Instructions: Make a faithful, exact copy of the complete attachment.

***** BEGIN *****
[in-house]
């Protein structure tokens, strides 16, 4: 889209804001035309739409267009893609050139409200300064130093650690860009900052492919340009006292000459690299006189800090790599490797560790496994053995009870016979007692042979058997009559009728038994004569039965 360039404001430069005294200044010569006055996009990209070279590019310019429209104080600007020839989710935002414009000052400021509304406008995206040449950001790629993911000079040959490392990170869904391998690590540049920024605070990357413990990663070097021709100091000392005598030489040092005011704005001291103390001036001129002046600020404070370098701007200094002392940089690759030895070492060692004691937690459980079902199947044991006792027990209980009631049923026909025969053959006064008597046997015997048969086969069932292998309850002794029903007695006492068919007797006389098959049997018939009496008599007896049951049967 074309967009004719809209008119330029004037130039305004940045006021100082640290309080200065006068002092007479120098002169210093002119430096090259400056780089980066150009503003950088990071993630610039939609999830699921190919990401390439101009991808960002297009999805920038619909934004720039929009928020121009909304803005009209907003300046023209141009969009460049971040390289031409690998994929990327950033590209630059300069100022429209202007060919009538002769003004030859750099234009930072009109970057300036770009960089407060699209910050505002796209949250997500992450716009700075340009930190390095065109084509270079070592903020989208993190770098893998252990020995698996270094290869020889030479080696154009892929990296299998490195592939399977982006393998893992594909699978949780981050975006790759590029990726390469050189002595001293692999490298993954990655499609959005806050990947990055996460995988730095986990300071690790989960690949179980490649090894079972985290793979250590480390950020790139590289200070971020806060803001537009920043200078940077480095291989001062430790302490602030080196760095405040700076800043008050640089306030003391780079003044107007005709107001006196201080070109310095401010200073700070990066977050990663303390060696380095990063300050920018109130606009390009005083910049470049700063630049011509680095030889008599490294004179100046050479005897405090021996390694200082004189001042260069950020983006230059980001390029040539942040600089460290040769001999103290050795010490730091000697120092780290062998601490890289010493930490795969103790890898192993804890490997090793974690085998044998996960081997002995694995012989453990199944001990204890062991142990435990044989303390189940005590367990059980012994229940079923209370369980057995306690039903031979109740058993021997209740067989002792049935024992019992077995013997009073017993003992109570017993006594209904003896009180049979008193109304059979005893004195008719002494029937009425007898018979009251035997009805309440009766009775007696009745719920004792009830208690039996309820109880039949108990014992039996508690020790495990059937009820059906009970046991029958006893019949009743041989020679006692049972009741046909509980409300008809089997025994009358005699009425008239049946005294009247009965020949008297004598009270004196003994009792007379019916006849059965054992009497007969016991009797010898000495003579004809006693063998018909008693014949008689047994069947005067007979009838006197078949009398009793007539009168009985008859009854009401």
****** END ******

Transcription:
[in-house]
């Protein structure tokens, strides 16, 4: 889209804001035309739409267009893609050139409200300064130093650690860009900052492919340009006292000459690299006189800090790599490797560790496994053995009870016979007692042979058997009559009728038994004569039965 360039404001430069005294200044010569006055996009990209070279590019310019429209104080600007020839989710935002414009000052400021509304406008995206040449950001790629993911000079040959490392990170869904391998690590540049920024605070990357413990990663070097021709100091000392005598030489040092005011704005001291103390001036001129002046600020404070370098701007200094002392940089690759030895070492060692004691937690459980079902199947044991006792027990209980009631049923026909025969053959006064008597046997015997048969086969069932292998309850002794029903007695006492068919007797006389098959049997018939009496008599007896049951049967 074309967009004719809209008119330029004037130039305004940045006021100082640290309080200065006068002092007479120098002169210093002119430096090259400056780089980066150009503003950088990071993630610039939609999830699921190919990401390439101009991808960002297009999805920038619909934004720039929009928020121009909304803005009209907003300046023209141009969009460049971040390289031409690998994929990327950033590209630059300069100022429209202007060919009538002769003004030859750099234009930072009109970057300036770009960089407060699209910050505002796209949250997500992450716009700075340009930190390095065109084509270079070592903020989208993190770098893998252990020995698996270094290869020889030479080696154009892929990296299998490195592939399977982006393998893992594909699978949780981050975006790759590029990726390469050189002595001293692999490298993954990655499609959005806050990947990055996460995988730095986990300071690790989960690949179980490649090894079972985290793979250590480390950020790139590289200070971020806060803001537009920043200078940077480095291989001062430790302490602030080196760095405040700076800043008050640089306030003391780079003044107007005709107001006196201080070109310095401010200073700070990066977050990663303390060696380095990063300050920018109130606009390009005083910049470049700063630049011509680095030889008599490294004179100046050479005897405090021996390694200082004189001042260069950020983006230059980001390029040539942040600089460290040769001999103290050795010490730091000697120092780290062998601490890289010493930490795969103790890898192993804890490997090793974690085998044998996960081997002995694995012989453990199944001990204890062991142990435990044989303390189940005590367990059980012994229940079923209370369980057995306690039903031979109740058993021997209740067989002792049935024992019992077995013997009073017993003992109570017993006594209904003896009180049979008193109304059979005893004195008719002494029937009425007898018979009251035997009805309440009766009775007696009745719920004792009830208690039996309820109880039949108990014992039996508690020790495990059937009820059906009970046991029958006893019949009743041989020679006692049972009741046909509980409300008809089997025994009358005699009425008239049946005294009247009965020949008297004598009270004196003994009792007379019916006849059965054992009497007969016991009797010898000495003579004809006693063998018909008693014949008689047994069947005067007979009838006197078949009398009793007539009168009985008859009854009401």